Teen Depression: Don’t Ignore it!

Depression is really serious and can make you feel completely alone, sad, and can completely change your personality.  Teens who used to be bubbly and full of life can suddenly become constantly sleepy and argumentative.  It’s important for all parents to know some of the warning signs of depression in teenagers, because Teen Depression shows itself differently than Adult Depression.

Some warning signs include:

  • Sadness or hopelessness
  • Changes in eating and sleeping habits
  • Lack of enthusiasm and energy/motivation (laziness)
  • Irritability and increased hostility/anger
  • Suicidal thoughts & long, awkward good-byes
  • Frequent crying
  • Withdrawal from friends and family
  • Feelings of worthlessness and guilt
  • Difficulty concentrating

Video: More than Sad

This is part one of a four-part series I found on YouTube.  These are not Christian-based videos, but they are very helpful in painting a picture of what Teen Depression looks like.  If you click the YouTube icon in the video screen it will bring the video up on YouTube’s page and you should see the following videos in the series there.

Difference Between Depression in Teens and Adults:

Most adults who struggle with depression walk around and seem downcast and self-deprecating; however, many depressed teens simply seem tired and irritable.  While most adults isolate themselves from others because of their depression, many teenagers actually increase the amount of time they spend with their friends.  The reason for this (according to what I’ve read) is because they feel that adults cannot understand the depth of their pain and inner-struggles, but their friends can – so they isolate themselves from adults, but not from their peers.  Another difference between Teen & Adult Depression is that teens often become more aggressive and argumentative whereas adults tend to become more isolated and withdrawn.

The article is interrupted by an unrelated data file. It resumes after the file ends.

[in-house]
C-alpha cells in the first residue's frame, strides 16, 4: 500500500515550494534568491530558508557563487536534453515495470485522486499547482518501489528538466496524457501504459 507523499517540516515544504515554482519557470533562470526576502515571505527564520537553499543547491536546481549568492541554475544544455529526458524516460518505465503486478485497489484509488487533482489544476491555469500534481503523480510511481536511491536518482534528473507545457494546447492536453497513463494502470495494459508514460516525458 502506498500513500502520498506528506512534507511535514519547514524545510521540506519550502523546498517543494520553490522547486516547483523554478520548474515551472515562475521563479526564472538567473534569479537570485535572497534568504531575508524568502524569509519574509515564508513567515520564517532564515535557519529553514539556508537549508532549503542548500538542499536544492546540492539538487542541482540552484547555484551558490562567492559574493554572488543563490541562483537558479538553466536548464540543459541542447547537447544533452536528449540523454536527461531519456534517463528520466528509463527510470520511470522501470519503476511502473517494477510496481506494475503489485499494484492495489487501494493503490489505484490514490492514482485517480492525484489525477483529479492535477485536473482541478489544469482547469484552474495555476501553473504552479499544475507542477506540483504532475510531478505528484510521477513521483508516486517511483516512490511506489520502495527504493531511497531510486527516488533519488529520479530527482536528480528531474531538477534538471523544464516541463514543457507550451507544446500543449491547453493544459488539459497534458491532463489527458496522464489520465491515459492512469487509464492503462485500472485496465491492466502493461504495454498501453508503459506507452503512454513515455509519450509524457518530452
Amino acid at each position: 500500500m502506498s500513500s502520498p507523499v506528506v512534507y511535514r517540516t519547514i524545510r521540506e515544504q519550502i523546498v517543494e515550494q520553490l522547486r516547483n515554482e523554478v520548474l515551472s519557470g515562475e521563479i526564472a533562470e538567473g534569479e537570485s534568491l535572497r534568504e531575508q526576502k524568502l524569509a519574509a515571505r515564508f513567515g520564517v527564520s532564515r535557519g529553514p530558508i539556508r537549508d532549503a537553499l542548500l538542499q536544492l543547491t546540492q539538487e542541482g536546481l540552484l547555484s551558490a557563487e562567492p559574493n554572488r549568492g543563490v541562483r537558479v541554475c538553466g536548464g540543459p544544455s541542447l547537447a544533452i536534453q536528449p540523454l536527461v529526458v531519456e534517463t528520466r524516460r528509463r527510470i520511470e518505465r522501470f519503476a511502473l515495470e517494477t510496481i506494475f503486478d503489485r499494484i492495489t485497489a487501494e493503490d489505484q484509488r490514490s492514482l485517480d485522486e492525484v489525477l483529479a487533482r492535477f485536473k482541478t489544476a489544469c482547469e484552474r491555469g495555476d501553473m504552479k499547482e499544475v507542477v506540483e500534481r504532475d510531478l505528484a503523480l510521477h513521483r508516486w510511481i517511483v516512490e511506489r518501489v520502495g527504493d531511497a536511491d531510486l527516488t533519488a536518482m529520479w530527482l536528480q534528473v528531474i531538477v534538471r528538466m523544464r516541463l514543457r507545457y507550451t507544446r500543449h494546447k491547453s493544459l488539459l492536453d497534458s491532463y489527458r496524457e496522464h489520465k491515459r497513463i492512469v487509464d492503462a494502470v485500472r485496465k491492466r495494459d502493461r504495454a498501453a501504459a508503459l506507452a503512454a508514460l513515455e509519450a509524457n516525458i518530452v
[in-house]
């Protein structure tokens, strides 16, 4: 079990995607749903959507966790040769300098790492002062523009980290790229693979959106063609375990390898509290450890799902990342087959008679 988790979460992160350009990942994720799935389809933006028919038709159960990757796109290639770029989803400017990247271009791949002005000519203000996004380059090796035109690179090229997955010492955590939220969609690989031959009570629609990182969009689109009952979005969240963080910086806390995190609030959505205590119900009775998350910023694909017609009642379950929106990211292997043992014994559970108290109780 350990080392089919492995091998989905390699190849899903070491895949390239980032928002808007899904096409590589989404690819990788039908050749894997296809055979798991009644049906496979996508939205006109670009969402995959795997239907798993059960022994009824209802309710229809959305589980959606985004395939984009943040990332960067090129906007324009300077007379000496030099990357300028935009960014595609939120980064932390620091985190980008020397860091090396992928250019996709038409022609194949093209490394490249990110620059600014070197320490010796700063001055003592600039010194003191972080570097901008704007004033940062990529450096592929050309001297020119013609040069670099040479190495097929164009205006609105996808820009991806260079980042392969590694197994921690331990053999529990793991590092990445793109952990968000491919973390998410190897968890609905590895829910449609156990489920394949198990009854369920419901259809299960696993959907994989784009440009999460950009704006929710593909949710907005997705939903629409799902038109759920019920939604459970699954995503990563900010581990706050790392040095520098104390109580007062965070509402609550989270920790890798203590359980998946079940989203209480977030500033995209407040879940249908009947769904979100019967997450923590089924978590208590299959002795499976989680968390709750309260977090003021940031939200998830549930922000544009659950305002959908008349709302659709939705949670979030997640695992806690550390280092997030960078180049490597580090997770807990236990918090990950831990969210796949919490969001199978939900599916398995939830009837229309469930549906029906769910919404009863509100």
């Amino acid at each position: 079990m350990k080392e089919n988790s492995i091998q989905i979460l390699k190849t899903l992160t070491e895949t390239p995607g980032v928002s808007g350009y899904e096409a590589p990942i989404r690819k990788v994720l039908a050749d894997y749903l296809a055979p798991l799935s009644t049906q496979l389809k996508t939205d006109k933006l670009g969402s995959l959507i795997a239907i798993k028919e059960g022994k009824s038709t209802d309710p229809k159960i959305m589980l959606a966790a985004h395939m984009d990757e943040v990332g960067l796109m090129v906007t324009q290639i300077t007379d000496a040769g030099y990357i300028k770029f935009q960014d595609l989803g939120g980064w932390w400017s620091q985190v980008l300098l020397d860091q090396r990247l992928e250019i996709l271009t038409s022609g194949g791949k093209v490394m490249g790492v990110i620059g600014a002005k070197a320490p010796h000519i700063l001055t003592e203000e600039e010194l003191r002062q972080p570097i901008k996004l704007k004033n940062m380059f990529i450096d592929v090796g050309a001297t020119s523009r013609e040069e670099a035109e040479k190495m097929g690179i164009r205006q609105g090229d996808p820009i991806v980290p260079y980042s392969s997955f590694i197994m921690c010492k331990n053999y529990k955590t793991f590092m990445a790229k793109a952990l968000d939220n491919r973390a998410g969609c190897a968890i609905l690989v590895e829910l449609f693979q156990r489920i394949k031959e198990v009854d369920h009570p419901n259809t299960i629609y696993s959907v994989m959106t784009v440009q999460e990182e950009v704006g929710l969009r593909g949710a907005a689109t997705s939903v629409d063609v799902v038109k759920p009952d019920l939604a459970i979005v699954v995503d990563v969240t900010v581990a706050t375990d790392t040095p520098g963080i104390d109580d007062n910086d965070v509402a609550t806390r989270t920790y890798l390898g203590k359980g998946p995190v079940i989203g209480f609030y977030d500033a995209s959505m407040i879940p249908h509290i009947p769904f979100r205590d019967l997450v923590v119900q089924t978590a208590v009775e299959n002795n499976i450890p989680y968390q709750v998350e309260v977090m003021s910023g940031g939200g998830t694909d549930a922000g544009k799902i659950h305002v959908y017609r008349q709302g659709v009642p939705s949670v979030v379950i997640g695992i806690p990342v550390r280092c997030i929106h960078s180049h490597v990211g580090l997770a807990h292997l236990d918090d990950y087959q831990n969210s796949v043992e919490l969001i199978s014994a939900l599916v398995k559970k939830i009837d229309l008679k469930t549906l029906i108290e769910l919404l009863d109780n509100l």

Some Statistics: (from teendepression.org)

  • About 20 percent of teens will experience teen depression before they reach adulthood.
  • Between 10 to 15 percent of teenagers have some symptoms of teen depression at any one time.
  • About 5 percent of teens are suffering from major depression at any one time
  • As many as 8.3 percent of teens suffer from depression for at least a year at a time, compared to about 5.3 percent of the general population.
  • Most teens with depression will suffer from more than one episode. 20 to 40 percent will have more than one episode within two years, and 70 percent will have more than one episode before adulthood. Episodes of teen depression generally last about 8 months.
  • Dysthymia, a type of mild, long-lasting depression, affects about 2 percent of teens, and about the same percentage of teens develop bipolar disorder in their late teenage years. 15 percent of teens with depression eventually develop bipolar disorder.
  • A small percent of teens also suffer from seasonal depression, usually during the winter months in higher latitudes.

Resources/Websites for More Info:

One Final Note: Depression & Faith

Many Christians feel that they are not “allowed” to admit they struggle with depression, and therefore never seek out the help they need.  Don’t fall prey to this thinking!  It is not a sin to struggle with depression.  Depression is not in God’s design, but we live in a fallen world with death and sickness and natural disasters (none of which were in God’s original design).  Seek the help you need (which may be medicine, it may not), but make sure you are seeking Jesus Christ first.  Calling out to God for help does not mean that you will immediately be “healed” or “fixed” – and that doesn’t mean there’s something wrong with your faith or that God doesn’t care about you anymore.  Seek God first, and seek the help He has put around you through other people.

3 thoughts on “Teen Depression: Don’t Ignore it!

  1. kimberley5949 March 4, 2010 / 4:06 am

    Thanks for sharing this article! I read an article before that teenagers are easily get depressed because it is the time when unknown feelings that they never felt when they were young arouses like insecurities and confusion. Since they are young and they doesn’t know how to handle depression it leads to suicide.

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